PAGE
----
Last week, the Metropolitan Museum of Art won the right to charge its patrons a mandatory entrance fee. After years of sheepishly skirting the “recommended” donation for admission with a few crumpled dollar bills, New Yorkers may soon have to pay $25 or more to get their culture on.
After this was announced, I watched as everybody and their mother (in some cases, I mean this literally — hi, my friends’ moms) took to Facebook and Twitter to share how much they love the Met and go there all the time and how this will really cut into their budgets. As a poor person who’s had great experiences at the Met, I wholeheartedly agree that this news is disappointing. I am nevertheless calling bullshit on all of you.
Please stop talking about how much you love museums — especially on your online dating profile. Museums have become this millennium’s long walks on the beach. Listing “museums” in your interests is lazy at best and disingenuous at worst, a cheap metonym for intelligence and sophistication.
Saying you do or don’t like museums makes no sense. That’s like saying you do or don’t like “music” as if Wagner’s The Ring Cycle and “Wrecking Ball” are the exact same thing. A museum is, definitively, a building filled with stuff that somebody picked out for you to look at, be the subject art, elevators, history, or medical abnormalities. There are Stuff Buildings you’ll love, whether by virtue of your interest in its particular brand of stuff or perhaps the skill with which that stuff was selected. There are others that will hold no appeal for you. In fact, some museums are, empirically, awful. This is absolutely fine. You are not on a field trip and forced to look at dusty antique clocks for no good reason. You are an adult, with preferences and tastes particular to yourself. Somewhere out there, there is a Stuff Building (many Stuff Buildings, in fact) you’ll enjoy visiting. Even if you’ve made it your life’s mission to keep your brain blissfully fact-free, there’s a museum for you, too.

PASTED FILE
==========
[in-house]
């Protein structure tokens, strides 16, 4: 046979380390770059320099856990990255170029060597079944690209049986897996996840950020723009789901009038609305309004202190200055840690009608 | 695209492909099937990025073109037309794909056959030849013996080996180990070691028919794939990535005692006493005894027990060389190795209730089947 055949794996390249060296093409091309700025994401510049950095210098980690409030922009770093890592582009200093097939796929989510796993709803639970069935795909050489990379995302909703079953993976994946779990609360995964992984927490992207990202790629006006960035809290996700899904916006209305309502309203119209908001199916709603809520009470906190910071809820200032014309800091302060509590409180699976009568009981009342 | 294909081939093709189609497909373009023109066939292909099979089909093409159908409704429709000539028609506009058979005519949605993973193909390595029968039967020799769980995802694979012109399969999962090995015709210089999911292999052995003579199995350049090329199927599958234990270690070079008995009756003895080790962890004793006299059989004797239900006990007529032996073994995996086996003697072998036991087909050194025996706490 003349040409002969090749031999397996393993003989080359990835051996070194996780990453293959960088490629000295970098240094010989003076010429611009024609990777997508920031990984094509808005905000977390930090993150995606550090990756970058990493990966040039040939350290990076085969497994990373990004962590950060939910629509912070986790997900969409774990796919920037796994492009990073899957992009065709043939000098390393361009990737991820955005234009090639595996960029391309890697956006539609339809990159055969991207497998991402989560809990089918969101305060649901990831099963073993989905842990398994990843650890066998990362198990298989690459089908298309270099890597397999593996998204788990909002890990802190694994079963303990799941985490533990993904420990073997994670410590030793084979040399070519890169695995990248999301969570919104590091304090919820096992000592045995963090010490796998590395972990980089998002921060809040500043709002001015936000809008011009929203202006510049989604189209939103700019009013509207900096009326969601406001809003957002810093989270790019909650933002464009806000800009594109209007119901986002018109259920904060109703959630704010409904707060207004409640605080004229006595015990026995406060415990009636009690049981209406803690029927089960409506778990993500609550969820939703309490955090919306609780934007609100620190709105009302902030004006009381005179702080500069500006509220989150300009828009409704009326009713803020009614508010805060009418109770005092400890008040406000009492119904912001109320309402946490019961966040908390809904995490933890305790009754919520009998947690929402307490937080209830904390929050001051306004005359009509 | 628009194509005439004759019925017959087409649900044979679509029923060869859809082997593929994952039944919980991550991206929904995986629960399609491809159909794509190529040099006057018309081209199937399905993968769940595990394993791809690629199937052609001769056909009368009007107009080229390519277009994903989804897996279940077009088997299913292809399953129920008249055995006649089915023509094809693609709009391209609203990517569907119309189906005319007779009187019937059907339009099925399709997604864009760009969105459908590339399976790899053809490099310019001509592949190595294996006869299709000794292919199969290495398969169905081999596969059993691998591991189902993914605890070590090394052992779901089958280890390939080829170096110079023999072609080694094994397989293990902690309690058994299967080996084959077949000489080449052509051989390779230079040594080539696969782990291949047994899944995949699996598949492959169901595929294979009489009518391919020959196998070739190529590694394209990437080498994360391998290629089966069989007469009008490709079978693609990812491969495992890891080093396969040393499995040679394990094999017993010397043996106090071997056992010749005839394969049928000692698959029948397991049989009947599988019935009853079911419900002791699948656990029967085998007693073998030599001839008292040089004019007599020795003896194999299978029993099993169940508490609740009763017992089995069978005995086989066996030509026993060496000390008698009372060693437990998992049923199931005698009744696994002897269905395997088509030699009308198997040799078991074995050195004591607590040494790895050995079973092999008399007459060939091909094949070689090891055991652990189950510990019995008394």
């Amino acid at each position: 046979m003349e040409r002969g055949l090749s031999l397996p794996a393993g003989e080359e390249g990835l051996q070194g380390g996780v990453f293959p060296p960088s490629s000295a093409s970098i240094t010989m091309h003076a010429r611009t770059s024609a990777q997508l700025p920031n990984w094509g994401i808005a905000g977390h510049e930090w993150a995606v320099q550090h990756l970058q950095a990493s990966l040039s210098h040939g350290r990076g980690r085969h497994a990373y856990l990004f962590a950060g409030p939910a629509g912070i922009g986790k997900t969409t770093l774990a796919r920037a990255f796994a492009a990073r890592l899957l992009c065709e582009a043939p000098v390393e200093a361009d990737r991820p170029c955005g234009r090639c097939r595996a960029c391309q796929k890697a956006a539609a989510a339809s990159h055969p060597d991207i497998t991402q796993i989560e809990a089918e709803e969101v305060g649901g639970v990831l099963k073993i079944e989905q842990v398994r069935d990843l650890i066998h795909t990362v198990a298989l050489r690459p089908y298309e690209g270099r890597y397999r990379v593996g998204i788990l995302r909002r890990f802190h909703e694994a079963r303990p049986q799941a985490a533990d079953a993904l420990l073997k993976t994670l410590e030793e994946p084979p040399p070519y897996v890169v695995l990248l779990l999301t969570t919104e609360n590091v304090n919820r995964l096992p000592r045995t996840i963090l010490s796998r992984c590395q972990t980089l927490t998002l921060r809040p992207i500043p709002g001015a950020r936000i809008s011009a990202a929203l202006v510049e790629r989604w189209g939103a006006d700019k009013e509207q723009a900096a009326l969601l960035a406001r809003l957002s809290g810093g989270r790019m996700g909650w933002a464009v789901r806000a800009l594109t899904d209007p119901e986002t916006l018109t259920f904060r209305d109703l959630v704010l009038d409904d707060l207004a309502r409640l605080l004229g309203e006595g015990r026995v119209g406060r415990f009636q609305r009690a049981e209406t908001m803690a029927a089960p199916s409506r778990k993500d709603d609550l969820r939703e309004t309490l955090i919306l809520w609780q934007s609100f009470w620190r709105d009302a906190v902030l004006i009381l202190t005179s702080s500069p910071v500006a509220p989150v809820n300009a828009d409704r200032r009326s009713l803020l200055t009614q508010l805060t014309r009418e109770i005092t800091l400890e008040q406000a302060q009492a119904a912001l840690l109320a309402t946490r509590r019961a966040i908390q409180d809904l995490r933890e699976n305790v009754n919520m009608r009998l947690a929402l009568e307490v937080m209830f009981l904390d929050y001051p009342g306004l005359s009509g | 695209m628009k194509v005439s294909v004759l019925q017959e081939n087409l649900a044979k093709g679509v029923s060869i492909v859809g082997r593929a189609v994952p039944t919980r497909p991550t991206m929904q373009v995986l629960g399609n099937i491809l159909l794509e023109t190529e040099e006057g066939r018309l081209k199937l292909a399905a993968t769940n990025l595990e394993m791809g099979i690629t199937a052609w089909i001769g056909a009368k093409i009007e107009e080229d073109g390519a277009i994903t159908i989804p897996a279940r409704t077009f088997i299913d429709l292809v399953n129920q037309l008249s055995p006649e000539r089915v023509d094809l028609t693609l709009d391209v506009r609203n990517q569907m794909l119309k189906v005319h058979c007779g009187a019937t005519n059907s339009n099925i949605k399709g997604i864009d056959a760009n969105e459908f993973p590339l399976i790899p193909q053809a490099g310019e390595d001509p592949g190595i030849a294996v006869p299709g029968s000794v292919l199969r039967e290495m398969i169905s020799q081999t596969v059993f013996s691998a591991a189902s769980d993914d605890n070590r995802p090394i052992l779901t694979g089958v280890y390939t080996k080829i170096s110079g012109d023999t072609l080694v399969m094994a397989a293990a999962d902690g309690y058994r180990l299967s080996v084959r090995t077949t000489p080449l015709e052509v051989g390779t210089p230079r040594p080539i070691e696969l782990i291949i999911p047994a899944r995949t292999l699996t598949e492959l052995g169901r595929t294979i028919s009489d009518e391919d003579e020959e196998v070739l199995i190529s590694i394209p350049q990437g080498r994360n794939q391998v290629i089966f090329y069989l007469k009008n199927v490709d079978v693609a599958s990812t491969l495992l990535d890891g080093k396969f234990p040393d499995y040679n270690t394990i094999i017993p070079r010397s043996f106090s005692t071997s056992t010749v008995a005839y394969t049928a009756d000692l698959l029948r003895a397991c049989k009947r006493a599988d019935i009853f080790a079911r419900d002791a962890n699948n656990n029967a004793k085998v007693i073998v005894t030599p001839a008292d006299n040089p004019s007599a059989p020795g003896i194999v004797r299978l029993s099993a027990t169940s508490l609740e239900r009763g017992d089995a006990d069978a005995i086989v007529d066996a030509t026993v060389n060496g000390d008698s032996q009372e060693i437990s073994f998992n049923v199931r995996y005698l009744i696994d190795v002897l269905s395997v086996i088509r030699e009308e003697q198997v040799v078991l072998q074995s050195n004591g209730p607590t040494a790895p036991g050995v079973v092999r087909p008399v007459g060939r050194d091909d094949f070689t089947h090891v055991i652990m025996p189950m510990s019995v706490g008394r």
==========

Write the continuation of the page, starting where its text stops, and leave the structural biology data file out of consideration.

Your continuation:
Realistically, all the standing, walking, staring, and thinking we do in the course of a typical museum experience is exhausting. And visiting the same one too often would get boring pretty fast. Unless you are a) employed at a museum, b) in graduate school, c) an artist, d) an eccentric elderly socialite, e) mentally ill or f) some combination of the above, you are lying about — or at least willfully misrepresenting — how often you visit them. Our busy schedules of watching TV shows, DVR-ing TV shows we’ll never get around to watching, and eating artificial cheese-based snack foods are much too full as it is.
By all means, go to museums, as many as you like. I genuinely hope (and expect) you’ll have a wonderful time. But think twice before you add your “love” for them to your dating profile. If you’re really, legitimately moved by a particular artist, historical era, or subset of medical abnormalities, why not write about that instead? Specifics are what is going to make you interesting, and saying you’re into “museums” — well, you might as well just say, “I like stuff.”